Glasgow Daily Photo

A photo a day from Scotland’s biggest city.

Celtic Connections (5) – Come and try – waulking

Posted by Jackie on January 30, 2008

There were some good guesses yesterday – yes singing was definitely involved! What we learnt was a technique called waulking, which is a traditional part of the production process when making Harris tweed (a type of cloth from Harris in the Outer Hebrides islands). There is a good description of what waulking is here .

Basically it involves singing rhythmic Gaelic songs (the language was Gaelic, for those who weren’t sure) and pushing the material forward and along the table in order to shrink it and get the dye to set. If you read the link you will see they used to use a particular type of, er, natural chemical in this process – you’ll be glad to know we only used water!

I like this photo as although it isn’t clear and sharp it gives a good idea of the movement involved. Once you get into a rhythm it goes really fast and furious! The end of the session was also filmed by Gaelic Children’s TV, so I guess that’s another few seconds added to my 15 minutes of fame tally 🙂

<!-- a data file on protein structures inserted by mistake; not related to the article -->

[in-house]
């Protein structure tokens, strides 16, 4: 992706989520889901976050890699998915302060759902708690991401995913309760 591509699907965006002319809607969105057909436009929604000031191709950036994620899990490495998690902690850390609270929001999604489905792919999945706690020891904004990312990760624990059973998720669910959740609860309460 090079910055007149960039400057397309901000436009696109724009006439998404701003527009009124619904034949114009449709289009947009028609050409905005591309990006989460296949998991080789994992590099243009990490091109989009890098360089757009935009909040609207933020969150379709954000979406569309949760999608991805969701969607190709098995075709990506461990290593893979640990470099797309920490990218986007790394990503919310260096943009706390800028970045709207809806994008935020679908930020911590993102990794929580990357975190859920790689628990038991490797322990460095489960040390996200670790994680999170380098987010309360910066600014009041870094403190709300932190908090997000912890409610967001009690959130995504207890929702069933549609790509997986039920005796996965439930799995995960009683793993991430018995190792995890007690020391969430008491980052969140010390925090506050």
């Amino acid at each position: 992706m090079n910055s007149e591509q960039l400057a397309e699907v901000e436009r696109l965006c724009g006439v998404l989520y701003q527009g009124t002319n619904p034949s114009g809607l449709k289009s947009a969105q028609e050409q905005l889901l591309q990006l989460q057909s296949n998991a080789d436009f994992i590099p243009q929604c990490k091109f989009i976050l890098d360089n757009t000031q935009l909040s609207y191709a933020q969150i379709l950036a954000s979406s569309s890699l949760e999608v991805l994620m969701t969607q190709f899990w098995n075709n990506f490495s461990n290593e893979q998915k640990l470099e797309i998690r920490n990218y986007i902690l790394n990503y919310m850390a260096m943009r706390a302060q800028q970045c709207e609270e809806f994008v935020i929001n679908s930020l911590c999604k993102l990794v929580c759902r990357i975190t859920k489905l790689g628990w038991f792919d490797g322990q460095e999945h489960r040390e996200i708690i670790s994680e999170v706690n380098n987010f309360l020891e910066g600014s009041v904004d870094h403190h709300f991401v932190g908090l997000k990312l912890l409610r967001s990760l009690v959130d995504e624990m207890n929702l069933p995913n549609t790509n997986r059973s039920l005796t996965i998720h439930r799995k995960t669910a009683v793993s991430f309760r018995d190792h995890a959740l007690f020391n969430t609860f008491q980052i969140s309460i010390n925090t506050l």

3 Responses to “Celtic Connections (5) – Come and try – waulking”

  1. Click said

    The movement is precisely what I like about this photo. It’s obvious that action is happening and the viewer naturally wants to know more. Nice explanation. How is “waulking” pronounced? Is it spoken as “walking”?

    Chuck Pefley

  2. Jackie said

    Chuck, I’m not a Scot so I’m sure my pronunciation is a bit off, but it seems to be somewhere between “walking” and “woll-king” (but with the ‘l’ not particularly prominent).

  3. Troy said

    This is a great photo. I love the interaction among the women.
    I wanted to thank you for your comment this week on Munich Daily Photo.
    This is a new project for me, and a great way to learn about the city, it’s culture, and its people.
    I hope your sister finds it useful or helps me learn more about the city. I’m always open to suggestons.
    All the best.

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